I’ve visited Cinque Terre many times and each time is a new experience.
Although it used to be one of Tuscany’s best kept secrets, Cinque Terre or, “The Five Lands,” is now a hot spot for vacationers – but its many visitors do not detract from the rugged charm of this unique little slice of the Italian Riviera. If you ever find yourself wandering one of the crowded main streets there, take a little detour onto one of the quiet back roads and you’ll soon feel as though you’ve been transported back to a simpler time – before automobiles, before electricity, when most folks simply lived off the land. Cinque Terre remains as beautiful and breathtaking as ever.
The Five Lands are probably best known for their excellent hiking and late summer is my favorite time to go. As you trek through the wilderness between each village, there’s an abundance of wild figs and cactus pears ripe for the picking.* The cactus pears can be tricky as they do have thorns; the larger spikes can be dealt with if you’re careful but they also have almost microscopic ones that — if they end up on your skin — can be difficult if not impossible to remove without a magnifying glass and a pair of tweezers. You may be asking yourself, “So, why bother?” It’s a risk vs. reward thing. The figs are much easier to deal with!
If you start your journey in the southernmost town, you will be setting out from Riomaggiore and from there you’ll pass through Manarola, Corniglia, Vernazza, and Monterrosso al Mare in succession.
Riomaggiore is the largest of the five towns and is famous for its pastel colored homes that hug the cliffs and for being the beginning of the trail called the Via dell’Amore or, “The Way of Love” connecting it with Manarola. At present, only 200 meters of this trail is open due to damage from a rockslide that occurred in 2012 and the projected reopening date is sometime in 2021 but this town can still be the starting point for your hiking adventure. Here you’ll also find the Castle of Riomaggiore, a 13th century structure originally intended to protect the inhabitants against barbarian attacks.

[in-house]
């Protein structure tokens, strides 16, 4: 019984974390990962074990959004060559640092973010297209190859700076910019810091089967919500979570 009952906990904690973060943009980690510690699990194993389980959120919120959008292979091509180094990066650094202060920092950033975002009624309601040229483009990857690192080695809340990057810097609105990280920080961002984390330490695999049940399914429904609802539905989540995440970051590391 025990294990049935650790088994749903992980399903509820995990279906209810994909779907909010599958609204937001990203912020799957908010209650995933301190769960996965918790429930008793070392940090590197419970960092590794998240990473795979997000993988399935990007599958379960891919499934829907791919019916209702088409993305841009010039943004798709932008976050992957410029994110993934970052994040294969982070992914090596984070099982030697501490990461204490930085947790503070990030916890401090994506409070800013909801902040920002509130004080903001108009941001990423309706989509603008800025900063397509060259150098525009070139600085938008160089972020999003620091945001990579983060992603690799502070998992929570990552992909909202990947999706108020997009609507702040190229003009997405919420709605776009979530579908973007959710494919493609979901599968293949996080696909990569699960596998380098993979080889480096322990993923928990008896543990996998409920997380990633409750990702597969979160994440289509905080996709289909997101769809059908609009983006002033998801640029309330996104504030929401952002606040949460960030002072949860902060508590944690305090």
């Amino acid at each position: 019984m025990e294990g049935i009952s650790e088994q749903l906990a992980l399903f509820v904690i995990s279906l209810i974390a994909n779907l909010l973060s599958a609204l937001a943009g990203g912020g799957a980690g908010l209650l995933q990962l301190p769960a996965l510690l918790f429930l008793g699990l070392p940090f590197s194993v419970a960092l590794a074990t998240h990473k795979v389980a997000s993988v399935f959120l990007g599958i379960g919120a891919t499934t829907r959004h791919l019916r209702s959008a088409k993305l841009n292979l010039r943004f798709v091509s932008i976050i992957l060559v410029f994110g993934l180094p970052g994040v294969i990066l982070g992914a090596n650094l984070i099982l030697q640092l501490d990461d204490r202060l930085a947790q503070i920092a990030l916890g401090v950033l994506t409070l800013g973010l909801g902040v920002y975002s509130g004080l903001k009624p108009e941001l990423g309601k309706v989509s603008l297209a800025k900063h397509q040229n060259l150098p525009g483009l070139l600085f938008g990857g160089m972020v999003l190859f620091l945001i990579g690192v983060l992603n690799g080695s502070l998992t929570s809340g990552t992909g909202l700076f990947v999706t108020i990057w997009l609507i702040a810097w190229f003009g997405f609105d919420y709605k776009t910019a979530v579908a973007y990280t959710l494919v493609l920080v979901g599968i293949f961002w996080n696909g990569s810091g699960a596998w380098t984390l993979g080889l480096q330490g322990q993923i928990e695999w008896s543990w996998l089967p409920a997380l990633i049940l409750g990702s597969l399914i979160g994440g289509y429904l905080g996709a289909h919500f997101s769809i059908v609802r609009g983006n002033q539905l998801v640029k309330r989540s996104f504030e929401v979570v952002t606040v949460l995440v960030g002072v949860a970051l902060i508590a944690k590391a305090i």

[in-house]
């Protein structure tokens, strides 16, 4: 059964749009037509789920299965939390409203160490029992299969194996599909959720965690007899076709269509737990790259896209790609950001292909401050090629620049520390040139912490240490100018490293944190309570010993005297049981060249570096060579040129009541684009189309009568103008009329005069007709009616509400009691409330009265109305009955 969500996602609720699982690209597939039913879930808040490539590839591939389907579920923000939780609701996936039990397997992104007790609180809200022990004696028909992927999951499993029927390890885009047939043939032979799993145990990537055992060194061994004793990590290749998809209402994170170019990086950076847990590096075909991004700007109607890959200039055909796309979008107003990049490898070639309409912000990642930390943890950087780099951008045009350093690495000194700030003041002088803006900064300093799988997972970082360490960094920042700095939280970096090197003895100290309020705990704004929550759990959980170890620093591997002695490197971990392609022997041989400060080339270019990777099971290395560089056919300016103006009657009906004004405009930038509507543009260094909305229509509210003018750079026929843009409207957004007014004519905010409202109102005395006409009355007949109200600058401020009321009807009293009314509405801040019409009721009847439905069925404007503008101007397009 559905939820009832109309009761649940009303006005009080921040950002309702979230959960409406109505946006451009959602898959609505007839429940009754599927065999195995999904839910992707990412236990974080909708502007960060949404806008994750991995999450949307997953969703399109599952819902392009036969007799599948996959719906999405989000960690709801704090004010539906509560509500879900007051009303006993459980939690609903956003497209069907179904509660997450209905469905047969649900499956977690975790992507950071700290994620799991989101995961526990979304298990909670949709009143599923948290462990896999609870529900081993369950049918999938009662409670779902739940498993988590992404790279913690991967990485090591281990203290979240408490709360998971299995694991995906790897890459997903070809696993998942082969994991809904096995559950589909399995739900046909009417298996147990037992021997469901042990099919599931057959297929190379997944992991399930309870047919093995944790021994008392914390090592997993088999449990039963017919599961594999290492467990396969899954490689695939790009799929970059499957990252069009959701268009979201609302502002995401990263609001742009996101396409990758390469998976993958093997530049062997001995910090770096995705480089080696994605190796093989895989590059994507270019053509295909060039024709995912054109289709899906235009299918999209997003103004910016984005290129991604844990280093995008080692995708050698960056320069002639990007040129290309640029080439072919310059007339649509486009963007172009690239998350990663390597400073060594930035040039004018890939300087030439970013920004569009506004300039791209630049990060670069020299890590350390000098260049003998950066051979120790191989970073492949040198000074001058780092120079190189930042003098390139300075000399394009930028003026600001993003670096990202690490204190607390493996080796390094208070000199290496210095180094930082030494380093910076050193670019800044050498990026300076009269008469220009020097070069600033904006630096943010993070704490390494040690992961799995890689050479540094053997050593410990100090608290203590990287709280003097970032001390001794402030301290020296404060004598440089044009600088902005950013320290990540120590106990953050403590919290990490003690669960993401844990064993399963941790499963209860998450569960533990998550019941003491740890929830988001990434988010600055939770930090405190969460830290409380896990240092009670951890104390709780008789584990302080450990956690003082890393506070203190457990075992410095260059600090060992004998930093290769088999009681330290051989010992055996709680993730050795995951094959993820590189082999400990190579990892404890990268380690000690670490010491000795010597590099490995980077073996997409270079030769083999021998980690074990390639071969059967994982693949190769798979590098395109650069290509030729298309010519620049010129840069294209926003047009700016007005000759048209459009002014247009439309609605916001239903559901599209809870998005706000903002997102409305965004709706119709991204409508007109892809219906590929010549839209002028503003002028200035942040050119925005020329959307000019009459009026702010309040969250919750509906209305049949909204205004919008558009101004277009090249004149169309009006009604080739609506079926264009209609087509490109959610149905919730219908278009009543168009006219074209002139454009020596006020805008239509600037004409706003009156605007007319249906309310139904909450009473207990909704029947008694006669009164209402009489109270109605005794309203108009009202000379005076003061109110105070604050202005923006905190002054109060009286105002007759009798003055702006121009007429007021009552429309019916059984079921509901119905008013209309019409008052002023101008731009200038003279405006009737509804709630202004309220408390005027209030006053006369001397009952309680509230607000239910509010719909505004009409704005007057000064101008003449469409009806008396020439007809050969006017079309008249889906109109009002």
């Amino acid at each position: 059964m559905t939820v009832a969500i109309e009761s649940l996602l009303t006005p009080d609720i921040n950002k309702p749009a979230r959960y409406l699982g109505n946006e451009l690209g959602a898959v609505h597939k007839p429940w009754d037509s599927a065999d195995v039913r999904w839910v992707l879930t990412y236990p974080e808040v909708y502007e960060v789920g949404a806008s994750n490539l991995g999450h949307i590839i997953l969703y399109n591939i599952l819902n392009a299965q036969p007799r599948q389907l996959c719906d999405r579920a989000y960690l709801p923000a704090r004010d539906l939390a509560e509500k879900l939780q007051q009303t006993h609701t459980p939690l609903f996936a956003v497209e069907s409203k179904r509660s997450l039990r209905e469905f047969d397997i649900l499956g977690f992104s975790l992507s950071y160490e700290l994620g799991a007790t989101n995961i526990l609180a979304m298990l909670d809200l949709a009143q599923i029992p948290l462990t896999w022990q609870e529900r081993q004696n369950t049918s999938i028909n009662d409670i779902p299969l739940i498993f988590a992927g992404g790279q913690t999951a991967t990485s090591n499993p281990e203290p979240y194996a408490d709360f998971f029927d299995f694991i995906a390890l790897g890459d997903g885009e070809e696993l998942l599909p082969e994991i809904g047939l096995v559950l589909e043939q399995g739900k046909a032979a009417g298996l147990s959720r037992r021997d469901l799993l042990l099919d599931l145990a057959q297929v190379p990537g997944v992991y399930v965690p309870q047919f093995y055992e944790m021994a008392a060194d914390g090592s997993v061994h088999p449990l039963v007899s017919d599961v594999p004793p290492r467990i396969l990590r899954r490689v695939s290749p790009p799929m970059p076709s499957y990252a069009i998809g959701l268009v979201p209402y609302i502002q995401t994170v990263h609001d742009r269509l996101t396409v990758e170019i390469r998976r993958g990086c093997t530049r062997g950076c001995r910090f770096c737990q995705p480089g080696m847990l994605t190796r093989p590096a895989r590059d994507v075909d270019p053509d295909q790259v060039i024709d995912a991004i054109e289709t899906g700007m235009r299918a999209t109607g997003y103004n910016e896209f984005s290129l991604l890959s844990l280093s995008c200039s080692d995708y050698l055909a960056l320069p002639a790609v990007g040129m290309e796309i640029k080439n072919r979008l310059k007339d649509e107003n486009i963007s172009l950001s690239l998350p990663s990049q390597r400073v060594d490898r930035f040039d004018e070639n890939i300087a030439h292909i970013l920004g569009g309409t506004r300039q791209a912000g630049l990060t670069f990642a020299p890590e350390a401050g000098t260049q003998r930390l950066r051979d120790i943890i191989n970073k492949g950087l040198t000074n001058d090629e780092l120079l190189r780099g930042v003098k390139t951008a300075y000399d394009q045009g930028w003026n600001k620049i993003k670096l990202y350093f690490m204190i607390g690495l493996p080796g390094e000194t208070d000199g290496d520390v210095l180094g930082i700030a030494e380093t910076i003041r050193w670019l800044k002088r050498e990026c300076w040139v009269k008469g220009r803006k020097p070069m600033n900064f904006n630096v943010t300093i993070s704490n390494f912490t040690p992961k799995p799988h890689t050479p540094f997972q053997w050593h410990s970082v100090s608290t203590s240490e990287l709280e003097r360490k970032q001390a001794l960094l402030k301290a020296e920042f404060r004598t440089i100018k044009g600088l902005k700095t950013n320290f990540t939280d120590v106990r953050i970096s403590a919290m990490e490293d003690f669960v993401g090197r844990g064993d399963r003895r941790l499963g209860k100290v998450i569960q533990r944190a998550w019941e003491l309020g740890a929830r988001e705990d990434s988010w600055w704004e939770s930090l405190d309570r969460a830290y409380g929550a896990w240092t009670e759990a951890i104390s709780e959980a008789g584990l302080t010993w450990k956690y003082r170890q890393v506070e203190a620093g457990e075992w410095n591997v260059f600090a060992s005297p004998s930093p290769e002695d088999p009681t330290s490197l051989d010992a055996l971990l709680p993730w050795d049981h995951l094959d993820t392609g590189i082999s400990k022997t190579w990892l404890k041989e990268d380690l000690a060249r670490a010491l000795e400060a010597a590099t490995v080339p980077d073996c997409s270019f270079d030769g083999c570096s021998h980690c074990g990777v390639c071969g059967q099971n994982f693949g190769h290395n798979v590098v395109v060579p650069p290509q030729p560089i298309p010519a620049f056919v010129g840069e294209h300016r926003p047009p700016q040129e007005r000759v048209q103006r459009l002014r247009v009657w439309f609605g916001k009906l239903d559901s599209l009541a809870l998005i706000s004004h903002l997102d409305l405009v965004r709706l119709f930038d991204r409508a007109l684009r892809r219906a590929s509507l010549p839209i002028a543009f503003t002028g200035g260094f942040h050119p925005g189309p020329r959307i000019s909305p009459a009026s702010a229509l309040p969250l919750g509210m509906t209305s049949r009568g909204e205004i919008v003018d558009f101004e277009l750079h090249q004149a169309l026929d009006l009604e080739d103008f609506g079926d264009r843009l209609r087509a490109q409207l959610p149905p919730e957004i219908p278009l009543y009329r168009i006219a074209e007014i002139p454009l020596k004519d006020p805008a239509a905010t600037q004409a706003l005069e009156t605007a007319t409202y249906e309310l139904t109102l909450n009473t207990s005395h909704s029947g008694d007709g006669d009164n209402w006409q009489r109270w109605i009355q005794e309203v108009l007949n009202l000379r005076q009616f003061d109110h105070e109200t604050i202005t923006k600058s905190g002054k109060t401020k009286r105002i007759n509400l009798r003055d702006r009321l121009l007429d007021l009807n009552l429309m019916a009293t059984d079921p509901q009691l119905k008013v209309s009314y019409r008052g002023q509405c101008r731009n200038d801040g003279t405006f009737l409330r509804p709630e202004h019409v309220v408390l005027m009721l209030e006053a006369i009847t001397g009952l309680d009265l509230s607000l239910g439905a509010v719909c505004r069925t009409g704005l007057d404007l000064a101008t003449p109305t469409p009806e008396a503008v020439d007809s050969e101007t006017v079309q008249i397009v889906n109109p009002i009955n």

Manarola is another village that features colorful houses that seem to cascade down the rocky cliffs along the coast. This town is famous for its wine production, indeed the name “Manarola” itself is derived from the local dialect’s word for “mill wheel” attesting to the town’s agrarian origins. The hiking here is spectacular featuring many picturesque trails that lead you through the local vineyards and olive groves.
The interesting town of Corniglia lies in the middle of the Five Lands and dates back to Roman times. Historians base this on the markings on terracotta wine amphoras found in the ruins of Pompeii. The smallest of the villages, Corniglia sits around 300 feet above sea level and if you arrive by train, you’ll have to climb the 382 steps to get to the center of town. Along the way, you’ll likely run in to some local artists and artisans selling their wares. I bought some beautiful watercolor paintings from one of them once.picturesque trails that lead you through the local vineyards and olive groves.
With the only natural port in the Cinque Terre, it’s thought that Vernazza was once used as a center for defense against pirates. Today you’ll find many restaurants, cafes and stores. After enjoying some fresh seafood you can head up to the fortress overlooking the coast.
Before the railroad arrived in the late 19th century, Monterosso al Mare was once only accessible by sea or the narrow trails that led inland. This town boasts the only truly sandy beaches in all the Cinque Terre but if you came to hike, you won’t be disappointed as there are about 32 trails for you to discover and enjoy.
There is little to no traffic in the Cinque Terre, indeed since parking is very limited, automobiles are actively discouraged. Although you can drive there, most people arrive by train. Not having to deal with a car can be a welcome respite from other major cities. Of course, if you’re on a Bella Italia Escorted Tour, you won’t have to worry about that at all ?
*(Disclaimer: Obviously I cannot and do not personally recommend that you handle or consume wild fruits that you find in the wilderness.)